Best Book of a Musical An American in Paris
Karey Kirkpatrick and John O'Farrell
Best Original Score (Music and/or Lyrics) Written for the Theatre Fun Home
Music: Jeanine Tesori
Lyrics: Lisa Kron
The Last Ship
Music & Lyrics: Sting
Music & Lyrics: Wayne Kirkpatrick and Karey Kirkpatrick
Music: John Kander
Lyrics: Fred Ebb
Best Performance by an Actor in a Leading Role in a Play
Steven Boyer, Hand to God
Bradley Cooper, The Elephant Man
Ben Miles, Wolf Hall Parts One & Two
Bill Nighy, Skylight
Alex Sharp, The Curious Incident of the Dog in the Night-Time
Best Performance by an Actress in a Leading Role in a Play
Geneva Carr, Hand to God
Helen Mirren, The Audience
Elisabeth Moss, The Heidi Chronicle
Carey Mulligan, Skylight
Ruth Wilson, Constellations
Best Performance by an Actor in a Leading Role in a Musical
Michael Cerveris, Fun Home
Robert Fairchild, An American in Paris
Brian d'Arcy James, Something Rotten!
Ken Watanabe, The King and I
Tony Yazbeck, On the Town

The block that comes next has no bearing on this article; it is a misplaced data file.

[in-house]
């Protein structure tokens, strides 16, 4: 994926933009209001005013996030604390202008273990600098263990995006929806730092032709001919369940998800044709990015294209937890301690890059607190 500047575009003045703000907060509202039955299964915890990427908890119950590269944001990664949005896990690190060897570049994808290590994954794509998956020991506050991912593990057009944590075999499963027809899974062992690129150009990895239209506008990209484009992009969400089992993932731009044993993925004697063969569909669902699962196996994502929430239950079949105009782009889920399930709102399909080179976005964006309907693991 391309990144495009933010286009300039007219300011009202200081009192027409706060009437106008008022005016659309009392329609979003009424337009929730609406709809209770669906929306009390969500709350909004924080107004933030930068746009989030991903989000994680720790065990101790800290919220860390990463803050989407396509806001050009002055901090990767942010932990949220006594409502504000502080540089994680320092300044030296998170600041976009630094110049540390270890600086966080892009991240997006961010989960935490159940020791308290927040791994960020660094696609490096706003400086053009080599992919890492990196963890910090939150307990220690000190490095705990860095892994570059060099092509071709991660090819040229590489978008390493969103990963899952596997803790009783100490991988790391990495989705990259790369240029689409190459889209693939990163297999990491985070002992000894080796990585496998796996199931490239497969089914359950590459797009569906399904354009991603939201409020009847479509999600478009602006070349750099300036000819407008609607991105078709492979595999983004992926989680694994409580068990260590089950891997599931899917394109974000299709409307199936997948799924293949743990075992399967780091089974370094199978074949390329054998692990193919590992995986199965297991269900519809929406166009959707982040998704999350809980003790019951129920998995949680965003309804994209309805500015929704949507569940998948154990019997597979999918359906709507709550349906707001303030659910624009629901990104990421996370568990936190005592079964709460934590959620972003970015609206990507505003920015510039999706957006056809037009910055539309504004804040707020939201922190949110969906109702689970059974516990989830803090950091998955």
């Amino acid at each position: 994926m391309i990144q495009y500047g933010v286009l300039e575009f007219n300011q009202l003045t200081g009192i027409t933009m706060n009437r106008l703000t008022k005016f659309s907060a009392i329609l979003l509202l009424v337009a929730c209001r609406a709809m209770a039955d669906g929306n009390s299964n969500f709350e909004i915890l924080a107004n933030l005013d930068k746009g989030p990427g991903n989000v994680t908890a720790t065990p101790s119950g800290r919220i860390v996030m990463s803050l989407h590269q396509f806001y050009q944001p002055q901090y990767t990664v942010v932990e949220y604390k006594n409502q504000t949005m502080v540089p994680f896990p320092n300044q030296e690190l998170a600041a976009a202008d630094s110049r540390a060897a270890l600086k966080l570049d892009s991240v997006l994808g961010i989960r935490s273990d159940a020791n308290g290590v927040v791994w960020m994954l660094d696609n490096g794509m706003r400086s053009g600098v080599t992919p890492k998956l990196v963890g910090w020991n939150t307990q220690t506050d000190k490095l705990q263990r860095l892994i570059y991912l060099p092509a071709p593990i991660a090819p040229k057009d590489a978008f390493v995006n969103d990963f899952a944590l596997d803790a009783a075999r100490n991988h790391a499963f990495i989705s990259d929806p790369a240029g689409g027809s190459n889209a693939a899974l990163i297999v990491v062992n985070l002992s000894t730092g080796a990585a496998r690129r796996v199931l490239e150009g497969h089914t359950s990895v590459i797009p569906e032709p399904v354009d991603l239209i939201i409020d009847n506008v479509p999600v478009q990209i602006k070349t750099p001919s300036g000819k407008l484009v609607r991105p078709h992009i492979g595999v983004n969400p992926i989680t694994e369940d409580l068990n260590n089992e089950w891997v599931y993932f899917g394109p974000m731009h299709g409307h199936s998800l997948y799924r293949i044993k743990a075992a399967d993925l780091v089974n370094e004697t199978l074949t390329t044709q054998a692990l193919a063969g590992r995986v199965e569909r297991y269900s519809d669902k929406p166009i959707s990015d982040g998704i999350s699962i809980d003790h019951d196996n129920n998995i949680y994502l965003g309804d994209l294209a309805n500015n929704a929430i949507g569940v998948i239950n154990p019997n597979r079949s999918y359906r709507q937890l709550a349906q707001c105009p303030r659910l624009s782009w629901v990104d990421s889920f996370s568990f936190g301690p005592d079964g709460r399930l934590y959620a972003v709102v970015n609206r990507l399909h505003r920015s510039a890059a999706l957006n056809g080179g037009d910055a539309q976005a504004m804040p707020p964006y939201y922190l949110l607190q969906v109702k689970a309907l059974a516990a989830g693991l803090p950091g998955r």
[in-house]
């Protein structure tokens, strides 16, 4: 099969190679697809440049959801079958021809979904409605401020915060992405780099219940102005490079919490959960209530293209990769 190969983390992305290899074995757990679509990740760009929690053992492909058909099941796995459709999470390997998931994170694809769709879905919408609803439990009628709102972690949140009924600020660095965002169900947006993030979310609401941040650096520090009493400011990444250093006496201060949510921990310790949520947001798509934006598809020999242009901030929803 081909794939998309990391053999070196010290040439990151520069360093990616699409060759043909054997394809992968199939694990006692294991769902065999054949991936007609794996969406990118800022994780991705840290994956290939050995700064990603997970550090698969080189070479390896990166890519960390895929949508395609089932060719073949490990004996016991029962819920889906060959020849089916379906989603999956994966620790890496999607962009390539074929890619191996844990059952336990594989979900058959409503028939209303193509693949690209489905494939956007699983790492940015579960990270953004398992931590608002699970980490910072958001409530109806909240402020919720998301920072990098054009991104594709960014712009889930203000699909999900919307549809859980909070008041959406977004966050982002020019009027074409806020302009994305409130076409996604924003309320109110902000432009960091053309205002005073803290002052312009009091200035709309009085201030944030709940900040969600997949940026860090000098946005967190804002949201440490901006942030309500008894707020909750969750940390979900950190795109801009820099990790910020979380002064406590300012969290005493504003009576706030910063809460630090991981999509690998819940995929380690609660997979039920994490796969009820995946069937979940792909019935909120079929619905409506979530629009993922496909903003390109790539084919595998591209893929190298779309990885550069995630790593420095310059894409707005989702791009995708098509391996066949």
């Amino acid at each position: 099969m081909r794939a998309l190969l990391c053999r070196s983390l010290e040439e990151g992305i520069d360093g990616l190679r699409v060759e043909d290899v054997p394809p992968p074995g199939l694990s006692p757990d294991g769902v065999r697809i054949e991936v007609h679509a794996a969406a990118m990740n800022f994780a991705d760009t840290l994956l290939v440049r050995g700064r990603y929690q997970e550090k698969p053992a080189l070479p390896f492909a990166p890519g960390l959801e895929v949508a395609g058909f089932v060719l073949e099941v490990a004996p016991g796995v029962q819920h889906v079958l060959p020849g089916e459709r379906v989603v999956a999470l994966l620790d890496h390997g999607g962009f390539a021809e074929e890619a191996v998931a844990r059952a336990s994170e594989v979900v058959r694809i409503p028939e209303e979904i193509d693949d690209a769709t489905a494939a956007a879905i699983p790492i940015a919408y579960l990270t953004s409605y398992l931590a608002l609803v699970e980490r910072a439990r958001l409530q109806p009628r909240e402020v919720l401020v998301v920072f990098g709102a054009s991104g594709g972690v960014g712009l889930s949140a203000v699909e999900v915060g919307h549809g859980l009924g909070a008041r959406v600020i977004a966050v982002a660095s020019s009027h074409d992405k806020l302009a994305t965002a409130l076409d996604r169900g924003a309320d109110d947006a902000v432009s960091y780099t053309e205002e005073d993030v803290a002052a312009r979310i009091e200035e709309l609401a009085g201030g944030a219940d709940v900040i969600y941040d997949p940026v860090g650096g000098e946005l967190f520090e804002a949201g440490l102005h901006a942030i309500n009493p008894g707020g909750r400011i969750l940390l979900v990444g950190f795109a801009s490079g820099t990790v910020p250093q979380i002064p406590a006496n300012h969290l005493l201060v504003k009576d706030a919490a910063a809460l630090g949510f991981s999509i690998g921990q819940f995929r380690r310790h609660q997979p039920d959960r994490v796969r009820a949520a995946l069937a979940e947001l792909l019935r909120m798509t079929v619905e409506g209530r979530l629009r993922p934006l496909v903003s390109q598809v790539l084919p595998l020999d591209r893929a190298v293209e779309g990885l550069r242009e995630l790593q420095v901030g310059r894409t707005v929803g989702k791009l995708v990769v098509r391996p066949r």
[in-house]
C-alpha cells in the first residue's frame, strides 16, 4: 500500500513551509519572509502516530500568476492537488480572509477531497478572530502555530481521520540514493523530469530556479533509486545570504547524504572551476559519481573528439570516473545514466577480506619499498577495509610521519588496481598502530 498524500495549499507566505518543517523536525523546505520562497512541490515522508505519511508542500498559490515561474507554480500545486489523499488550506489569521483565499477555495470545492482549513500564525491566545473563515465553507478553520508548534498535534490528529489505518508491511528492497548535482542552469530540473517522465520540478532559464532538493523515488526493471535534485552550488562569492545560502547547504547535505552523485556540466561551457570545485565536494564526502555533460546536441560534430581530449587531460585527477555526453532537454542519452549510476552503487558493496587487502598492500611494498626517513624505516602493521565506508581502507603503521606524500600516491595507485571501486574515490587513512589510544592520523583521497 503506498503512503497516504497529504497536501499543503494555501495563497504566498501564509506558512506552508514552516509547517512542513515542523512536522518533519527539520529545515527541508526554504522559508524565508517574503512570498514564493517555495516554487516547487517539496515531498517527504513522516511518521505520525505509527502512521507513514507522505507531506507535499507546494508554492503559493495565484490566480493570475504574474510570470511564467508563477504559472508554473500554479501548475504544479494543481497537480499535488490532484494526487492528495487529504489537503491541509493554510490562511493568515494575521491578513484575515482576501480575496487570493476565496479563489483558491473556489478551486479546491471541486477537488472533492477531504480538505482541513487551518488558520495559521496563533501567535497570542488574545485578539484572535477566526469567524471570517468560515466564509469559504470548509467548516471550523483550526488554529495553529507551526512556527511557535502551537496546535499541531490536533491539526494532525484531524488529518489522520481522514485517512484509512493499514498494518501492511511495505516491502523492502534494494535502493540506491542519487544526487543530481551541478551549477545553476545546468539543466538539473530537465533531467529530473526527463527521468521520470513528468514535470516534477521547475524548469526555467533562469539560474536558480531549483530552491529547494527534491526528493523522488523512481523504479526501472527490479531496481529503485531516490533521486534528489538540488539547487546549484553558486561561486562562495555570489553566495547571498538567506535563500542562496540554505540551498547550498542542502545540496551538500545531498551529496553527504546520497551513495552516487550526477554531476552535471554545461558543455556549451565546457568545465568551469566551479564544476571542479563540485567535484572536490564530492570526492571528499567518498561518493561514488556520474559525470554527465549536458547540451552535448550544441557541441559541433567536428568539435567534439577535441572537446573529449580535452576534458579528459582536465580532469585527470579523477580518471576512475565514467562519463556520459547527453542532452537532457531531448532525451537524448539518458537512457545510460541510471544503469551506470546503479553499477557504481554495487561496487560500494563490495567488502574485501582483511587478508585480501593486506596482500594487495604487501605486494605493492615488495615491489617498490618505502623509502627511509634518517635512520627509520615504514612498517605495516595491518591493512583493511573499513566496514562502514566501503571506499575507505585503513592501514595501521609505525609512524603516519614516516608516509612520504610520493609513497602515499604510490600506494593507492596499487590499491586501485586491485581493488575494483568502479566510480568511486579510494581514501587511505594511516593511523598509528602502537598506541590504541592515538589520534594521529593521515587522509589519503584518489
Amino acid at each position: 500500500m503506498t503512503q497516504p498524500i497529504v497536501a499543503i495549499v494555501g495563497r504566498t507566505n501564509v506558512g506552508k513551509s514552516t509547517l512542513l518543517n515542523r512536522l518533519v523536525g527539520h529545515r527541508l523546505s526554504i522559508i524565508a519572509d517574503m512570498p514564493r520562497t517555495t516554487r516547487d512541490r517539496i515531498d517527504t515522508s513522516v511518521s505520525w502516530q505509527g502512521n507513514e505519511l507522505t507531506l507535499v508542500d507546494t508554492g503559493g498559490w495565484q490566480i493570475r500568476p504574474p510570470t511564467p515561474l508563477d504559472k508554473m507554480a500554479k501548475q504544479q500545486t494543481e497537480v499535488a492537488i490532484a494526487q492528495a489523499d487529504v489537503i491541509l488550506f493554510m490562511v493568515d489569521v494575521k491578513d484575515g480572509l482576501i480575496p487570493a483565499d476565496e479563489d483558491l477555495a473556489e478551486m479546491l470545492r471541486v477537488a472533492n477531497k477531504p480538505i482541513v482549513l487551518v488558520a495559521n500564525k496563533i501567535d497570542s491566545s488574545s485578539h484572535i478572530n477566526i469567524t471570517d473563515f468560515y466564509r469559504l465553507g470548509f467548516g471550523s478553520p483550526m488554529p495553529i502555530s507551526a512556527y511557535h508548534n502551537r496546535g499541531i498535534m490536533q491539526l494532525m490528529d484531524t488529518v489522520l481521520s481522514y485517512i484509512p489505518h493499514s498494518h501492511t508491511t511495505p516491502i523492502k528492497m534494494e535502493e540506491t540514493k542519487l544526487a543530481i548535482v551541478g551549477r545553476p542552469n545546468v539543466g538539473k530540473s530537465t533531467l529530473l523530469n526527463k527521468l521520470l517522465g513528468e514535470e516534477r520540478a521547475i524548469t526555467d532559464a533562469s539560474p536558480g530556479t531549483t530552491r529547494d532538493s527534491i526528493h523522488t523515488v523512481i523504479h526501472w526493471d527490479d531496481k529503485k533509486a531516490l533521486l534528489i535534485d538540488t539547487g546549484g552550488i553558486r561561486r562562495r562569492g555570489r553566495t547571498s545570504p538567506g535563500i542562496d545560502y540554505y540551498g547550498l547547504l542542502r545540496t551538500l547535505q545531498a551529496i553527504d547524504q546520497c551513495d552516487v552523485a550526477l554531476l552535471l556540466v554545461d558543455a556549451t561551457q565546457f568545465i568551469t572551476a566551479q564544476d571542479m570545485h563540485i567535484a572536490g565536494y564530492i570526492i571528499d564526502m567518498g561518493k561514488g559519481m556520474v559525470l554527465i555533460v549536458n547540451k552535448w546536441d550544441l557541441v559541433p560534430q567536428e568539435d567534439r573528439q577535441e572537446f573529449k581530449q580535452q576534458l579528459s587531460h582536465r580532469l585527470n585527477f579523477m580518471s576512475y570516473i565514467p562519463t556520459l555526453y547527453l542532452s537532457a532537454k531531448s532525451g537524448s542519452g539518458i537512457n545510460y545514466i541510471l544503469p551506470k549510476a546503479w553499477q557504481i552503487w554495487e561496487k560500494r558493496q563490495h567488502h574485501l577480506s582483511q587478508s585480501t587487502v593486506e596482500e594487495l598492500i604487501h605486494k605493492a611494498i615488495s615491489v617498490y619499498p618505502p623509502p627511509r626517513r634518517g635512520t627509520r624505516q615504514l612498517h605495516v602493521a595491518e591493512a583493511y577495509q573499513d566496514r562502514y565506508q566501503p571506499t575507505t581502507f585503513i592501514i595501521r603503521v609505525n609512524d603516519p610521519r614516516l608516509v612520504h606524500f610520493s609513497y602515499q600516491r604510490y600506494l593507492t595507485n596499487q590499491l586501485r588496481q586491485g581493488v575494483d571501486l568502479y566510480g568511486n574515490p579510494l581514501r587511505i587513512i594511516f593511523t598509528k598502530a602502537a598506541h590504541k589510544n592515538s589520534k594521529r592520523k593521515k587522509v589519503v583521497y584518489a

Best Performance by an Actress in a Leading Role in a Musical Kristin Chenoweth, On the Twentieth Century
Leanne Cope, An American in Paris
Beth Malone, Fun Home
Kelli O'Hara, The King and I
Chita Rivera, The Visit
Best Performance by an Actor in a Featured Role in a Play
Matthew Beard, Skylight
K. Todd Freeman, Airline Highway
Richard McCabe, The Audience
Alessandro Nivola, The Elephant Man
Nathaniel Parker, Wolf Hall Parts One & Two
Micah Stock, It's Only a Play
Best Performance by an Actress in a Featured Role in a Play
Annaleigh Ashford, You Can't Take It with You
Patricia Clarkson, The Elephant Man
Lydia Leonard, Wolf Hall Parts One & Two
Sarah Stiles, Hand to God
Julie White, Airline Highway
Best Performance by an Actor in a Featured Role in a Musical
Christian Borle, Something Rotten!
Andy Karl, On the Twentieth Century
Brad Oscar, Something Rotten!
Brandon Uranowitz, An American in Paris
Max von Essen, An American in Paris
Best Performance by an Actress in a Featured Role in a Musical
Victoria Clark, Gigi
Judy Kuhn, Fun Home
Sydney Lucas, Fun Home